Friday, August 19, 2016

Emergency Preparedness, Food Storage and Monthly Assignments (Week of August 21st)

Hi Torrance Stake Family, Carson Ward Family, Family and Friends,

"Not As Miserable!"

A few weeks ago I was talking with a member of our church in the hallway. He mentioned the blog and being prepared. I have been thinking a lot about his comment. "At least when we are some what prepared we will not be as miserable if we had nothing".  Thank you R. Ponsonby for your comment and giving me a topic for this week's blog posting.

How much are we willing to be miserable if a disaster strikes, or some other emergency situation, in our life? How much are we willing to let our family be miserable, especially our children?  What can we do to assure them they will not be miserable, or at least not to miserable?

Or, will you be the only one/family around you who is not miserable because you have prepared for what may be down the road at any given second? Will you be the one with some food storage, water storage, cooking, lighting, shelter and sanitation emergency supplies, medical supplies, physically and mentally healthy, spiritually healthy, with rainy-day money stored away?

This blog, other emergency preparedness websites and blogs and many other resources in your local community and federal government are there to help you and your family "not be as miserable" as many others who have not prepared. Why not take the time with your family to be better prepared? Why be miserable when you do not have to be? Why not have peace of mind because you know you are striving and are preparing and are prepared for what many come your way?

Emergency preparedness should be a daily part of our lives. Always thinking of and acting on our emergency plans so we and our loved ones are not as miserable as others after a disaster hits.

August Monthly Assignments

Food Storage . . . 

What a great time of year to stock up on vegetables. If you have a vegetable garden you can freeze and/or can them and put them away to use throughout the year. Your local farmers market will also have seasonal vegetables you can freeze and/or can. If you do not have a vegetable garden then purchase commercially canned and frozen vegetables to store when on sale. You can also purchase freeze-dried or dehydrated vegetables in #10 cans or super pails for long term storage. Purchase only those vegetables your family will eat. Remember, the key to any food storage is rotation, rotation, rotation. When on sale purchase extra cans. First, I would work on storing commercially canned vegetables from your local grocery store or big box stores. Once you have at least a 3-months supply then work on getting some long term vegetables. (or and WalMart (online, Augason Farms products) is a good source for freeze-dried and dehydrated #10 and super pail long term storage vegetables.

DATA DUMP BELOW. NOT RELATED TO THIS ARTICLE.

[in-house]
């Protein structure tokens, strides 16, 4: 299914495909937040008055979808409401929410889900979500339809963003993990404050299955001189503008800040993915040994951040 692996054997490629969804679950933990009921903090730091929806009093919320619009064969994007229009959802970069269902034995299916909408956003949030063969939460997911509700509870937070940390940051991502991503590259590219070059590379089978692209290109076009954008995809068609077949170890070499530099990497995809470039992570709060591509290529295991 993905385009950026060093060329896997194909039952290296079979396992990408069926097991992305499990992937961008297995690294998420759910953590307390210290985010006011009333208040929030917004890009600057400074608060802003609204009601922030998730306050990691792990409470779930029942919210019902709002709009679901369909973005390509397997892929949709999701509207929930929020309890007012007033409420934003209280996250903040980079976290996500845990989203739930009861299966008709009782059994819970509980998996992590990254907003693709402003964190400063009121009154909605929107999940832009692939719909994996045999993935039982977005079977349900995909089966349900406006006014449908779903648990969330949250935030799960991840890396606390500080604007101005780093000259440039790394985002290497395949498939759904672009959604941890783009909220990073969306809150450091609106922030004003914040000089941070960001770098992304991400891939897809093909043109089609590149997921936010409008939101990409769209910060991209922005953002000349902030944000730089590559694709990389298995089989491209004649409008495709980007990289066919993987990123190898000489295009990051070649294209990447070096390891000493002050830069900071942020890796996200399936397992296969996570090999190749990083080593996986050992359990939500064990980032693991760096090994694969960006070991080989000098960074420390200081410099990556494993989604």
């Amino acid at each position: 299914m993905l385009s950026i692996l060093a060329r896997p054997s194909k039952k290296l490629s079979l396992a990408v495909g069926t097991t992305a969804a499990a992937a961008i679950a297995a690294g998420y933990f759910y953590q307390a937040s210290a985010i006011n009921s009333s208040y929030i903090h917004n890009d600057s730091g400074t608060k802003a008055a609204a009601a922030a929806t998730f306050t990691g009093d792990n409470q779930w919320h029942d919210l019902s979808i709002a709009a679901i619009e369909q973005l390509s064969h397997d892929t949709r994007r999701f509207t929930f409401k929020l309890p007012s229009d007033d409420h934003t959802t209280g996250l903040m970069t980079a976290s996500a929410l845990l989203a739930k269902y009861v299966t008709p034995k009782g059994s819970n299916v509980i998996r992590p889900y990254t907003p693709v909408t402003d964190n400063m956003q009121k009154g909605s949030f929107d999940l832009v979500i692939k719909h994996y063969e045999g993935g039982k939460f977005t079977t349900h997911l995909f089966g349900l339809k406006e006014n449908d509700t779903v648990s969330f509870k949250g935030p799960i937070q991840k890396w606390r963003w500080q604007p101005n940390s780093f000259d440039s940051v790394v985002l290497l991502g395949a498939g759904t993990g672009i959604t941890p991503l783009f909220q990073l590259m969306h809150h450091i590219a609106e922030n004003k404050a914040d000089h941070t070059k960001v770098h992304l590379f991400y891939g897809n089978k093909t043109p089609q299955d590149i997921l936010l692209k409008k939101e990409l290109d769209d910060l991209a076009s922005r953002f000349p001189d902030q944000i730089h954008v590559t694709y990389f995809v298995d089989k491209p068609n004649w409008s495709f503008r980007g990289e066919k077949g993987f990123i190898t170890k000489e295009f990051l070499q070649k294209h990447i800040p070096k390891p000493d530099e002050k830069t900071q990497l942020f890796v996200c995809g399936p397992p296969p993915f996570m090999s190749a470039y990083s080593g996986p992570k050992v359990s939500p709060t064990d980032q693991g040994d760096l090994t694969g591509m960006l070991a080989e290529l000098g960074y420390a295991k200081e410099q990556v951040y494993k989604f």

Emergency Preparedness . . .
              Physical and Mental Health 

Click here to learn about physical health and why it is important.

Click here to learn about mental health and why it is important.

Make physical and mental health a part of your self-reliance. My husband who is 71 years old walks and jogs 4 miles a day. does strengthening exercises and rides his bike, everyday but Sunday. Due to some back issues I am not able to walk so far. I try to do stretching and strengthening exercises to stay physically healthy. We both strive to eat healthy each day. To stay mentally healthy we read the scriptures and pray daily. We strive to keep our minds clear and active by not taking anything harmful into our bodies, minimizing the stresses in our lives the best we can, enjoying hobbies, taking time to mediate and staying close to the Holy Ghost.

"You have to prepare physically, mentally, emotionally and spiritually to conquer any mountain."